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The extra grip a 50lb e-bike normally helps to prevent overshooting corners when on the brakes, and bring pure DH-bike-like fun factor on the steepest trails. This electric Orange, however, rides more like a ‘standard’ enduro bike with a motor, which could be good or bad, depending on your expectations and riding style. It’s built tough and delivers stacks of fun in less time than any regular bike can. Adding a motor hasn’t upset Orange’s superb geometry.
Whoa what a week what a week for bike launches we've seen the new Bosch motor a couple of weeks ago and that more compact motor with the new into batteries led to a whole host of e bikes being launched not only that but Shimano have introduced their new internal battery which is the 500 watt
I haven't given a full benchmark on battery life as I haven't gone without pedaling just using the motor. I live in a hilly place and I need to pedal to make it up some hills. But initial impressions are good. My hilly trip to the beach with kids in tow was about 13 miles round trip and I made it down to 3 of 5 bars on the battery. The battery does go down when the motor is under stress but levels itself when back on level ground. Battery is looking good.
Before this test we thought more travel on an e-bike would obviously be better. After all, with the motor flattening out the climbs, why not have the extra suspension firepower to smooth out the descents? Sounds reasonable, doesn’t it? But in the case of the Specialized Turbo Kenevo Expert, the extra travel and weight make the bike less effective and less engaging on all but full-on downhill tracks. And if that’s your bread and butter, the Kenevo could well be the perfect topping. Here in the UK though, the Vitus proved more versatile, just as capable and way better value.
I've had the eBike for about a week now and figure it is time to post my impressions. Overall, I am satisfied with the bike, especially based on the price. It has not been without hiccups (see below) but after quite a bit of research online I am convinced for the price, nothing out there will compare. Not five stars based on a few pending issues which will hopefully be resolved. It is not perfect. I have no idea if the more expensive bikes are "perfect", though. I've spent some good time tinkering on this bike making adjustments so far, but that's normal for any new bike.
I’m sat here absolutely knackered after being out this morning for a 3hr session round my local trails, including some much needed trail work which is quite amusing as i tend to stumble and fall on my arse quite a lot but over the past month i have managed to clear pretty much all of my old trails with the aid of a flask of tea, quality tunes on my jambox speaker along with my rake, mini shovel and Silky Zubat saw – I’ve managed to regain that totally exhausted feeling you get at the end of a days riding n” trail grooming so i’m a very happy bunny indeed! – albeit sitting here with aches n’ pains that make me wince if i reach for anything but i wouldn’t have it any other way.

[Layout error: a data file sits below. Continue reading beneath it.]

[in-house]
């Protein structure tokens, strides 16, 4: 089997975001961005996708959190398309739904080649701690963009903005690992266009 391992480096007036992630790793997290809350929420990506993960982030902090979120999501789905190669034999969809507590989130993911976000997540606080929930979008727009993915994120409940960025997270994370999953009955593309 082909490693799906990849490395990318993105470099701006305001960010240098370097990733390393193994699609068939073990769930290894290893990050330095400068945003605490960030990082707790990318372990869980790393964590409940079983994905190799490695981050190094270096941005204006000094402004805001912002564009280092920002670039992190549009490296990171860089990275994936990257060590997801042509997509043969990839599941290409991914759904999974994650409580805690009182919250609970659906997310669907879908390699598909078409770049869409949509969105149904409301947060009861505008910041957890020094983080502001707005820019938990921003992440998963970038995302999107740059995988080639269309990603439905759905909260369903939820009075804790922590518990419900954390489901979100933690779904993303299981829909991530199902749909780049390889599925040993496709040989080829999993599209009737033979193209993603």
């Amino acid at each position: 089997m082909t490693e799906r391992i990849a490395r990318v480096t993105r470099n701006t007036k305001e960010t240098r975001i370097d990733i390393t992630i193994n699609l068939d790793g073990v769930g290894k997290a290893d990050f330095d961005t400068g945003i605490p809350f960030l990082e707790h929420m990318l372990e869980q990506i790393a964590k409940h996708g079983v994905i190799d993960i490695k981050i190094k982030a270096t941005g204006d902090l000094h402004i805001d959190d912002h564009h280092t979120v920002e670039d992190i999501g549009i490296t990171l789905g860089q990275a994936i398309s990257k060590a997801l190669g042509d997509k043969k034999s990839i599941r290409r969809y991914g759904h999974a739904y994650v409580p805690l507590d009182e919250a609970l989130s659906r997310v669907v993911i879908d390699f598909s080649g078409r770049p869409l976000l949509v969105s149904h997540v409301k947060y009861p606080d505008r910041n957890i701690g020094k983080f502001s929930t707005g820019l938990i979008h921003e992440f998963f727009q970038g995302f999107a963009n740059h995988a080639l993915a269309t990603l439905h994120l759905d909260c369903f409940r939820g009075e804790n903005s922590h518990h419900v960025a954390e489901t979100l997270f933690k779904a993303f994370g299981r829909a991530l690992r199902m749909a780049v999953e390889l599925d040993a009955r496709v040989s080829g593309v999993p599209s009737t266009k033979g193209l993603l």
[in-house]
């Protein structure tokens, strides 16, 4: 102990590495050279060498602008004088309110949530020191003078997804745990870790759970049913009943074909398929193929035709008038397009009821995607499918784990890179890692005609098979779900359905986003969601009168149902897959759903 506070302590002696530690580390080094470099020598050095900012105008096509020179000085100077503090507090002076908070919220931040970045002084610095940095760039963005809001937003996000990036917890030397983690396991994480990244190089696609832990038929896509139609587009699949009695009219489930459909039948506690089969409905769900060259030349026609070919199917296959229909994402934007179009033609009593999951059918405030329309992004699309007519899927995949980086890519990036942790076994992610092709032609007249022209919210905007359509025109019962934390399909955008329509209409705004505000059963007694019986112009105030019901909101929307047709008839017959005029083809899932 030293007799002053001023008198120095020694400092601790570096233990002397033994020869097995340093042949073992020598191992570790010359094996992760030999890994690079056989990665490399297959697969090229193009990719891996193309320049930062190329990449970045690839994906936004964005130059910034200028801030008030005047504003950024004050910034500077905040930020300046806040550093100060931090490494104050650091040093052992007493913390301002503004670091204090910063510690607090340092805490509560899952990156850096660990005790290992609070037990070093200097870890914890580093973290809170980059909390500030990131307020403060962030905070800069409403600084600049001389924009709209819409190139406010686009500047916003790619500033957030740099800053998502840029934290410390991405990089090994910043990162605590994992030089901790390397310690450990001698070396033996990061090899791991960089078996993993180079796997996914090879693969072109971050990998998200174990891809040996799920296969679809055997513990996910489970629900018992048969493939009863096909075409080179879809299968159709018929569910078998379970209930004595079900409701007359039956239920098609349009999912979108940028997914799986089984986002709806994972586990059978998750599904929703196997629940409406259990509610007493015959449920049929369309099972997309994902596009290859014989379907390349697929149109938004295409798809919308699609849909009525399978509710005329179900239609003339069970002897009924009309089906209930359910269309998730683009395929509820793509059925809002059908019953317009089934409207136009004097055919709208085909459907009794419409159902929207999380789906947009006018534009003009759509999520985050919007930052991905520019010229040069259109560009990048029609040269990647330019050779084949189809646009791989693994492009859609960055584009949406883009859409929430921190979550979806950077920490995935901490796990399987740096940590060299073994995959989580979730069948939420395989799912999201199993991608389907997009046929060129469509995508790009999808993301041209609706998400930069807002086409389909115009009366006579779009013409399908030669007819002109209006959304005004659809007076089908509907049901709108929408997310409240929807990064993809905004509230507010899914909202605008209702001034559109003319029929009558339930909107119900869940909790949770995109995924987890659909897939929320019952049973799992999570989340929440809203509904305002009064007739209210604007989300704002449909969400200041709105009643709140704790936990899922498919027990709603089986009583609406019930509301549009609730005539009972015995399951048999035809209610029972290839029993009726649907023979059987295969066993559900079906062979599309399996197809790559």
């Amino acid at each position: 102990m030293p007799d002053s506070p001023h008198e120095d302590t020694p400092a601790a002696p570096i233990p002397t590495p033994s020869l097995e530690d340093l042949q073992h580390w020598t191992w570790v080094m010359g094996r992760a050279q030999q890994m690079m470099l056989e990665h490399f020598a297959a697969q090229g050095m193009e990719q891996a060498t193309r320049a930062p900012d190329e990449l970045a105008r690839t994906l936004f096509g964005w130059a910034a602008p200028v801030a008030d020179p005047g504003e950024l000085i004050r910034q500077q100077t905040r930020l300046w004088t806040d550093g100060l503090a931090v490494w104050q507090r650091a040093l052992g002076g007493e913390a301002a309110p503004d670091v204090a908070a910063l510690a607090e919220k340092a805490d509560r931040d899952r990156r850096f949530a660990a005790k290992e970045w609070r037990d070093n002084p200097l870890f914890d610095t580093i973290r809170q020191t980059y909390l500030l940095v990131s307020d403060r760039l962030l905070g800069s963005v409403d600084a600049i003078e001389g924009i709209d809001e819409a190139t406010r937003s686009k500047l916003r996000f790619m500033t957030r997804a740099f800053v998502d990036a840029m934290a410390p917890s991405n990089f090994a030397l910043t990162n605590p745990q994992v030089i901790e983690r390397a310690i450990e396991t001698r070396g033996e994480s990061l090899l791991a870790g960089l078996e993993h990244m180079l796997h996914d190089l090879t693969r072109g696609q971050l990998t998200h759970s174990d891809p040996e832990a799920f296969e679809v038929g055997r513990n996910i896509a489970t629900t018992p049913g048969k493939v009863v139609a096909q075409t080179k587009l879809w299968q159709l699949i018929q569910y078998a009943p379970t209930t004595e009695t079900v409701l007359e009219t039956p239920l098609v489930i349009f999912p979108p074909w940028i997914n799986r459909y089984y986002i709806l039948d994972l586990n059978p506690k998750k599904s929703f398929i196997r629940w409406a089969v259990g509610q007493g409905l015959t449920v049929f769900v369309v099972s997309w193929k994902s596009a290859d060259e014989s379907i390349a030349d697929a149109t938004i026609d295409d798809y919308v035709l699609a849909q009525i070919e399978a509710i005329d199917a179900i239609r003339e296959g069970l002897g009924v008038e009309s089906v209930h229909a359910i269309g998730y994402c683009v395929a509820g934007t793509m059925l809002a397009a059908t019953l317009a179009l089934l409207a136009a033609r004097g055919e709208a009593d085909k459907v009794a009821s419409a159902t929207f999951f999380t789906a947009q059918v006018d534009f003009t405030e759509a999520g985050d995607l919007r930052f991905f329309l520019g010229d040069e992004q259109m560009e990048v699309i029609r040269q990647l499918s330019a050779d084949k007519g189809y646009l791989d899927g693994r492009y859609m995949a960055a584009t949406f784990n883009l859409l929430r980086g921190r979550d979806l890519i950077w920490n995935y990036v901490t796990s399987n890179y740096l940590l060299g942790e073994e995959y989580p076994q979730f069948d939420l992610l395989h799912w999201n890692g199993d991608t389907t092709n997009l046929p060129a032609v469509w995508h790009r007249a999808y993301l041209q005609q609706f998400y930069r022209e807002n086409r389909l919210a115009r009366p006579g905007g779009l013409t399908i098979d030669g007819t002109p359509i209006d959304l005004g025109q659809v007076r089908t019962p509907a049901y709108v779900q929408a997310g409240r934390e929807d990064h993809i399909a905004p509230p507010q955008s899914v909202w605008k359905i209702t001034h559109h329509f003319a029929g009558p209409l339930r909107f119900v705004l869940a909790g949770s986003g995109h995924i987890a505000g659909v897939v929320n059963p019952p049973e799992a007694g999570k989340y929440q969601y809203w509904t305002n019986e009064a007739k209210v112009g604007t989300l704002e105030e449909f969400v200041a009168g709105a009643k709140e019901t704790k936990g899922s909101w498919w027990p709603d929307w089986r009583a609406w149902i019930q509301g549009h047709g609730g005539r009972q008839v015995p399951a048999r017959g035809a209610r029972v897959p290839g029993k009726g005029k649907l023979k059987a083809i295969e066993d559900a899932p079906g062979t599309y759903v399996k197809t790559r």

It is a nice bike for the money, it has some nice features. However the instructions did not fit the bike model. The given web sites noted in the instructions did not work. Went online and had to visit several other sites to get the instructions for this bike. No one site fit the bike. Very fustrating. It would be nice if the throttle also worked with the other modes. Seat is very uncomfortable. I will change that. Bike was not well packaged. I was glad to see bike was not damaged in shipment.
My wife has a Scott, essentially a Contessa with a Bosch crank motor. Very heavy thing, bloody hard work with no assistance, but even with assist on progress surely depends on your effort. We don’t do a lot of trail centres, but it’s been fine round Rothie, up to Einich, in Inshriach and up the Corbett behind Kingussie, as well as onroad. Lets us ride together, which would be harder without assist, and is heling her recover from skiing injuries.
Rented a pretty decent Scott. Did some nice mixed terrain but only for a day. Firstly it was great fun. Hard to get away from that. The pedalling felt good. It was like everything was a slight downhill. You can pootle or give it a few hard pedals and fly along at any time. On the flat, uphill, on bumpy grass, all felt like downs once you pedaled a lttle. Good connection between the pedalling and the movement. Smooth delivery. It just took the terrain and slope out of the equation. Could’ve easily got away with less power. It would be an expensive buy. This one was 3.5k but kitted out like a £500 halfords special. Once the price comes down they will be everywhere.
Last year, the Trek Powerfly 9 LT was one of the only ebikes with geometry and handling that came close to a modern enduro bike. For 2018, Trek has built on that winning formula with new frame. It’s lowered the battery in the downtube, while adding a stiffer Fox 36 fork, more powerful SRAM RE brakes and a stronger Bontrager wheelset. All welcome improvements to a really capable bike. The price has also crept up to reflect the changes. The biggest transformation however, is that Rocky Mountain has raised the ebike bar to a new high with the Altitude Powerplay.